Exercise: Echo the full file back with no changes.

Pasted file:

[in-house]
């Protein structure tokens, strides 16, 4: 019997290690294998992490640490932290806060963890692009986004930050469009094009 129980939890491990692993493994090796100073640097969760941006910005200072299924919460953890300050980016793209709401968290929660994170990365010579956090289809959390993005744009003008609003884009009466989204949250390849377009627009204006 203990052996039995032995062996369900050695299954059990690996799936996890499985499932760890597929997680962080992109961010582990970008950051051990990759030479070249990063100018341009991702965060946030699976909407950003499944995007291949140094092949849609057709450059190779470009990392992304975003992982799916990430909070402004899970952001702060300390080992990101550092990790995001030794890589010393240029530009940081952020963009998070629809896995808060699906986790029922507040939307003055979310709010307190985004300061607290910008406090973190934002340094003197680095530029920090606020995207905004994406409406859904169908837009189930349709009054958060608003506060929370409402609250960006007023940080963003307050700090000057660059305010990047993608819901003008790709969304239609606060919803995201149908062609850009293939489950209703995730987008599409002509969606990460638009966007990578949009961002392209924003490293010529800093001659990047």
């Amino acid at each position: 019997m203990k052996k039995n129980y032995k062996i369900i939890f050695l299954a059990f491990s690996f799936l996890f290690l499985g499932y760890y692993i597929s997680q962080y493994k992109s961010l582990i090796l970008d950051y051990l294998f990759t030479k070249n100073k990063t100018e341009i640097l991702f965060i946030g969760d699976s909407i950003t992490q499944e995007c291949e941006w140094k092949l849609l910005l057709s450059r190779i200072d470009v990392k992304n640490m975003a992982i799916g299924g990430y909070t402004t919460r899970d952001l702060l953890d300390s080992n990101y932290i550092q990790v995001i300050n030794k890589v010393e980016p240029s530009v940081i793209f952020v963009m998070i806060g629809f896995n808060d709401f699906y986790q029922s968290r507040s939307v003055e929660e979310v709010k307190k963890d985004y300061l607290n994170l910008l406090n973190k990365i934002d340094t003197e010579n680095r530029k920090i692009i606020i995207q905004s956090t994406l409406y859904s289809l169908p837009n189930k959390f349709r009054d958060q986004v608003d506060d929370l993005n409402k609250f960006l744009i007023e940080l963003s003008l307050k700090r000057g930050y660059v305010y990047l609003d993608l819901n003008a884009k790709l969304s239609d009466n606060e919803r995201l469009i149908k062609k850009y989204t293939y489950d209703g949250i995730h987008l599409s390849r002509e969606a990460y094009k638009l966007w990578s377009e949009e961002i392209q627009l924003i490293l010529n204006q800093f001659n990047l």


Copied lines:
[in-house]
């Protein structure tokens, strides 16, 4: 019997290690294998992490640490932290806060963890692009986004930050469009094009 129980939890491990692993493994090796100073640097969760941006910005200072299924919460953890300050980016793209709401968290929660994170990365010579956090289809959390993005744009003008609003884009009466989204949250390849377009627009204006 203990052996039995032995062996369900050695299954059990690996799936996890499985499932760890597929997680962080992109961010582990970008950051051990990759030479070249990063100018341009991702965060946030699976909407950003499944995007291949140094092949849609057709450059190779470009990392992304975003992982799916990430909070402004899970952001702060300390080992990101550092990790995001030794890589010393240029530009940081952020963009998070629809896995808060699906986790029922507040939307003055979310709010307190985004300061607290910008406090973190934002340094003197680095530029920090606020995207905004994406409406859904169908837009189930349709009054958060608003506060929370409402609250960006007023940080963003307050700090000057660059305010990047993608819901003008790709969304239609606060919803995201149908062609850009293939489950209703995730987008599409002509969606990460638009966007990578949009961002392209924003490293010529800093001659990047």
């Amino acid at each position: 019997m203990k052996k039995n129980y032995k062996i369900i939890f050695l299954a059990f491990s690996f799936l996890f290690l499985g499932y760890y692993i597929s997680q962080y493994k992109s961010l582990i090796l970008d950051y051990l294998f990759t030479k070249n100073k990063t100018e341009i640097l991702f965060i946030g969760d699976s909407i950003t992490q499944e995007c291949e941006w140094k092949l849609l910005l057709s450059r190779i200072d470009v990392k992304n640490m975003a992982i799916g299924g990430y909070t402004t919460r899970d952001l702060l953890d300390s080992n990101y932290i550092q990790v995001i300050n030794k890589v010393e980016p240029s530009v940081i793209f952020v963009m998070i806060g629809f896995n808060d709401f699906y986790q029922s968290r507040s939307v003055e929660e979310v709010k307190k963890d985004y300061l607290n994170l910008l406090n973190k990365i934002d340094t003197e010579n680095r530029k920090i692009i606020i995207q905004s956090t994406l409406y859904s289809l169908p837009n189930k959390f349709r009054d958060q986004v608003d506060d929370l993005n409402k609250f960006l744009i007023e940080l963003s003008l307050k700090r000057g930050y660059v305010y990047l609003d993608l819901n003008a884009k790709l969304s239609d009466n606060e919803r995201l469009i149908k062609k850009y989204t293939y489950d209703g949250i995730h987008l599409s390849r002509e969606a990460y094009k638009l966007w990578s377009e949009e961002i392209q627009l924003i490293l010529n204006q800093f001659n990047l």